While anything that smacks of mercenary self-promotion leaves a bad taste in the mouths of many, this book strikes me as a good thing. I don’t have the perspective to answer your historical question except to suggest that perhaps there is a spectrum - people who primarily used their own techniques, but showed them off (Blake) and people who primarily distributed their techniques, but also used them (Edison). Media pioneers of all stripes are often stakeholders and true believers, and if they have the energy to capitalize their own creations I wish them well - better the creators than the vast third parties that trawl the deep for new ideas to feed on.
My mental short-list includes Eastgate Systems, Inc. (StorySpace, Tinderbox) and Night Kitchen, Inc. (tk3) for hypertext. For IF, there is Adrift. It is high time bots caught up!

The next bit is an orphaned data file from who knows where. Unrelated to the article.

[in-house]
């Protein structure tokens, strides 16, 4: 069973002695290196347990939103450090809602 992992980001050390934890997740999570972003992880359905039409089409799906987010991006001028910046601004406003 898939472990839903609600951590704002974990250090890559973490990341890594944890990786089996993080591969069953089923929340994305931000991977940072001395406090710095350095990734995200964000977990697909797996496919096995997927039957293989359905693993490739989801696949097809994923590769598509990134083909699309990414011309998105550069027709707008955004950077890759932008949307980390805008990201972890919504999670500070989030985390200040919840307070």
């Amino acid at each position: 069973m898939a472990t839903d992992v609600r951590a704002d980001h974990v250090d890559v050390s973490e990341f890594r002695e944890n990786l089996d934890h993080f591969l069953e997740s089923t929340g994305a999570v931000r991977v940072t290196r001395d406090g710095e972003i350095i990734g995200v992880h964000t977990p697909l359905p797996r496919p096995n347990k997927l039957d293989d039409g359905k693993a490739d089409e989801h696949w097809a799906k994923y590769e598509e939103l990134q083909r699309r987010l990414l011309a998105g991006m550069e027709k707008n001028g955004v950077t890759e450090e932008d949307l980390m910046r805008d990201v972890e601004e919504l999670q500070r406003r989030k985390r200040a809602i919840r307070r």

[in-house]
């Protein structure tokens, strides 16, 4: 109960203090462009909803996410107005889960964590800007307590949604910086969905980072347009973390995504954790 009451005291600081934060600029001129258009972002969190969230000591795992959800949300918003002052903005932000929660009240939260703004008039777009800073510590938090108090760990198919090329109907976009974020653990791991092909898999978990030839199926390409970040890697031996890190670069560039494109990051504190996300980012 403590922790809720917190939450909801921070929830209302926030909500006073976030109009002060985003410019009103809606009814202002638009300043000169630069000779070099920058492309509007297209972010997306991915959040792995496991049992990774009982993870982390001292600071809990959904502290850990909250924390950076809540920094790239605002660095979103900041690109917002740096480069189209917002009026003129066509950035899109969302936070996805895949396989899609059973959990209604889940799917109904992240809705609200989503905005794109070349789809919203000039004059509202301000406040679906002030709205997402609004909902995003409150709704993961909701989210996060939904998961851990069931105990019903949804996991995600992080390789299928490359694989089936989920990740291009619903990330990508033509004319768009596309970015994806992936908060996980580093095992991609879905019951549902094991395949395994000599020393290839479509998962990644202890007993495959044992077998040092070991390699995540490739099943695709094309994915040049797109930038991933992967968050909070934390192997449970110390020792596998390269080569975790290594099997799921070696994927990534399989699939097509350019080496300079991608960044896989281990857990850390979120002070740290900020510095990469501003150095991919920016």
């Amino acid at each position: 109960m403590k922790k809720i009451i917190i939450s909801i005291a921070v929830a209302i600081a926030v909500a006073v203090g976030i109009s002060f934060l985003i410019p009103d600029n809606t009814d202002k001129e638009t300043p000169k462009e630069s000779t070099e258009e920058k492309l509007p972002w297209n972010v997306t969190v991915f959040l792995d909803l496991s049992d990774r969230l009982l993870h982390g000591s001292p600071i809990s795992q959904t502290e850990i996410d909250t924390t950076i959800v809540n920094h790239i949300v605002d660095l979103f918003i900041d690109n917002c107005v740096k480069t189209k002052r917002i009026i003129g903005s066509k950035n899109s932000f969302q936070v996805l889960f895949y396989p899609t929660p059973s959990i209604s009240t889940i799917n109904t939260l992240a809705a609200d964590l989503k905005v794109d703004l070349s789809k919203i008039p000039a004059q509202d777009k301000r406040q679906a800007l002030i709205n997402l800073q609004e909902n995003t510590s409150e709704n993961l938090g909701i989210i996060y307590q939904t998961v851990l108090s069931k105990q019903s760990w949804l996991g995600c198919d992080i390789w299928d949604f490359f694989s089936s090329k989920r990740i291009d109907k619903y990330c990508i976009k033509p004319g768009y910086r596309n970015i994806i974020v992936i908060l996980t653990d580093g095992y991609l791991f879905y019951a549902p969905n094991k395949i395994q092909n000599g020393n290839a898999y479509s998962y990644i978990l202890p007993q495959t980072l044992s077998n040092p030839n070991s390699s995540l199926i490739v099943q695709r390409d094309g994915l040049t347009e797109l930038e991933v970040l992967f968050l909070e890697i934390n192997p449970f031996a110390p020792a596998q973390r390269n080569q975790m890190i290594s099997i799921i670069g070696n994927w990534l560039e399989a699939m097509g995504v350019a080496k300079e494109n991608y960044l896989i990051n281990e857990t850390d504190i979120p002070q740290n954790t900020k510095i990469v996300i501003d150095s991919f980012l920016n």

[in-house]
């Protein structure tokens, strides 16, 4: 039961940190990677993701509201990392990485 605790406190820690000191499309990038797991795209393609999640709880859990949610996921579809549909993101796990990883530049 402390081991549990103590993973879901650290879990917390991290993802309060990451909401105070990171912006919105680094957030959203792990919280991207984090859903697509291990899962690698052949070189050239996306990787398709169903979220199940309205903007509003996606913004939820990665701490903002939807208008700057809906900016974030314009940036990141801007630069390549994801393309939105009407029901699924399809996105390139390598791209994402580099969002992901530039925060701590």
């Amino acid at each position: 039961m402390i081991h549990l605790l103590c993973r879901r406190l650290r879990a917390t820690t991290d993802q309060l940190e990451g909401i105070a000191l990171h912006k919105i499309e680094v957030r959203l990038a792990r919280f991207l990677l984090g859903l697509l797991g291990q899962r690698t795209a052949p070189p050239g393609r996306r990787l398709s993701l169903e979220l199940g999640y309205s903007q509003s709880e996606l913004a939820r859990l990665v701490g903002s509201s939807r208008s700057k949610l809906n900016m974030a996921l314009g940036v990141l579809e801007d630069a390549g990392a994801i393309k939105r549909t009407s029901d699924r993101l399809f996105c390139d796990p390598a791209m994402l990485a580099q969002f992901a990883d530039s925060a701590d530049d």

That said, authorware is notoriously difficult and thankless to write and market - especially in areas of art where the constraints on the tools will limit the kinds of interesting formal features the artist can use. Storyspace and Adrift both lock their authors into a fairly narrow set of possibilities within “hypertext” or “IF” - and thus, rightly or wrongly, Adrift creators in particular are mocked and stigmatized by authors working in development languages closer to the machine - or rolling their own.]]>